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Republicans maintain House control

Republicans Tuesday defended just enough of their vulnerable members and open seats to beat back yet another Democratic assault on their thin majority in the House.

It appears Republicans will control the House for a fourth consecutive Congress for the first time since the 1920s. Republicans counted at least 218 seats - a dip from the 223 they now control but still a majority of the House - in their column early today.

But a handful of seats remained in play at presstime, making it impossible to determine the margin by which Republicans will control the House when the 107th Congress convenes in January.

House Minority Leader Gephardt had recruited a stellar cast of challengers this year and persuaded a number of senior members to put off retirement for a shot at regaining chairmanships lost after the GOP sweep in the 1994 elections. Gephardt late Tuesday refused to concede defeat, telling supporters, "I can tell you this: We're going to pick up seats in the House and we will hope that in the next few hours, and maybe days, we will get to the magic number that we need."

But Republicans managed to defend at least 20 of their 26 open seats, while Democrats lost at least four of their nine open seats. Democrat Rick Larsen captured the GOP open seat in Washington state, but Republican Shelley Moore Capito narrowly claimed a Democratic open seat in West Virginia. In California, former Democratic Rep. Jane Harman apparently ousted Rep. Steve Kuykendall. The Michigan open seat race between Democrat Dianne Byrum and Republican Mike Rogers was too close to call at presstime.

Meanwhile, GOP Reps. James Rogan and Brian Bilbray of California and Jay Dickey of Arkansas went down to defeat, and the GOP lost the seat that Rep. Rick Lazio gave up to make his unsuccessful run for the Senate.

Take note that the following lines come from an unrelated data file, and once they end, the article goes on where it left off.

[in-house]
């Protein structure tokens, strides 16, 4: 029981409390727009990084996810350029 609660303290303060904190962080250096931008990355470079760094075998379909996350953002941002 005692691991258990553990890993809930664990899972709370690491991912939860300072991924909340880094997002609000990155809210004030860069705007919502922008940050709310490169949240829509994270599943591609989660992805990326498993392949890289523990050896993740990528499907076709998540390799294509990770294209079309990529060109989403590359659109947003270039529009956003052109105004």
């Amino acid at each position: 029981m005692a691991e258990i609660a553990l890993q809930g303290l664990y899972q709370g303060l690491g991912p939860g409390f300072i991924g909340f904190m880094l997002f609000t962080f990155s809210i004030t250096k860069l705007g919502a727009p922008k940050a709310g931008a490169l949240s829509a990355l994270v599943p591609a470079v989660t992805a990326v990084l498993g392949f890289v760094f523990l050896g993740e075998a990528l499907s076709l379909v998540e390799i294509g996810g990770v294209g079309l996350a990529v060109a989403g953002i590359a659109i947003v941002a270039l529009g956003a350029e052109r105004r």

Republicans knocked off Democratic Rep. Sam Gejdenson of Connecticut. At presstime, Democratic Rep. Rush Holt of New Jersey was battling former GOP Rep. Dick Zimmer, while Rep. David Minge of Minnesota was upset in a very tight race. "I think we're in pretty good shape," House Speaker Hastert said Tuesday evening on CNN. He added, "It may be a very tight majority, but it's going to be a majority."

Hastert also said House Republicans would "reach across the aisle to do things on a bipartisan basis ... I would certainly offer my hand across the aisle to get some things done."

Republicans were cheered early in the evening when GOP Reps. Ernest Fletcher, Anne Northup and Edward Whitfield turned aside tough challenges in Kentucky, one of the first states to report results.

Attorney Brad Carson lifted the spirits of Democrats when he snared the seat of retiring GOP Rep. Tom Coburn, R-Okla. However, GOP state Sen. Melissa Hart quickly returned the favor, taking the western Pennsylvania seat left open by Democratic Rep. Ron Klink, who lost his bid for a Senate seat. As the evening wore on, Republicans held onto three open seats in Florida, while Democrats captured two of three open GOP seats in California, including the seat of Rep. Matthew Martinez, who switched parties after losing in the Democratic primary this year.

Democrat Jim Matheson also won the GOP open seat in Utah. Republicans won the seat left open by retiring Democratic Rep. Pat Danner of Missouri and, as expected, picked up the seat of New York party-switching Rep. Michael Forbes, who was defeated in a Democratic primary, and the rural Virginia district left open by retiring Rep. Owen Pickett.